Chain upgrade (top) and Surveyor Upgrade (bottom)
Area Upgrade (top) and Range Upgrade (bottom)
Transmutation chests are crafted with an amulet surrounded by wooden planks.
Amulet prechargers are crafted with (numpad notation) a transmutation chest on 5, a block of stability on 9 and hoppers on 4, 6, 1 and 2 .
You can cycle through your amulet’s unlocked modes by pressing the “Change transmutation mode” key (defaults to ‘c’).
- Block mode – This is the default mode, the target block is transmuted to the active block.
- Air mode – This is activated while sneaking in most other modes. The active block is created beside the target block, as if you had ‘placed’ the active block.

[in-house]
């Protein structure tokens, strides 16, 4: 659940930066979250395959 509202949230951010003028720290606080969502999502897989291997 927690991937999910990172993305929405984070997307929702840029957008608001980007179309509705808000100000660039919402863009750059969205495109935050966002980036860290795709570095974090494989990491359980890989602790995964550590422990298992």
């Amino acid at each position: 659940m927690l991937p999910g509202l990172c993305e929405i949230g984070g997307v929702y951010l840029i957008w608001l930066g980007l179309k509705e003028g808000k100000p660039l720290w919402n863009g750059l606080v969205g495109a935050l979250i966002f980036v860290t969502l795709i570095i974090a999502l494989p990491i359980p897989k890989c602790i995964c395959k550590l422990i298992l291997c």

- Chain mode – The target block and any connected blocks of the same type are transmuted. This mode costs extra matter for each additional block, and chains are limited to 27 blocks.
- Area mode – The target block and all existing blocks within the area are transmuted. This costs extra matter based on how far away transmuted blocks were from the target.
- Fill mode – Same as area mode, but includes air blocks.
- Confined chain mode – Like chain mode, but confined to blocks within the area. This is cheaper than chain mode and is not limited to 27 blocks per chain.
- Conversion mode – The target block and all blocks of the same type within the area are transmuted. This is cheaper than area mode.
- Survey mode – No blocks are transmuted, instead you get a report of the average and best MPB (matter per block) for the area. This costs matter based on the survey area used. You can change the size of the survey area by sneak+scrolling or pressing the ‘Select next/previous favourite block’ keys.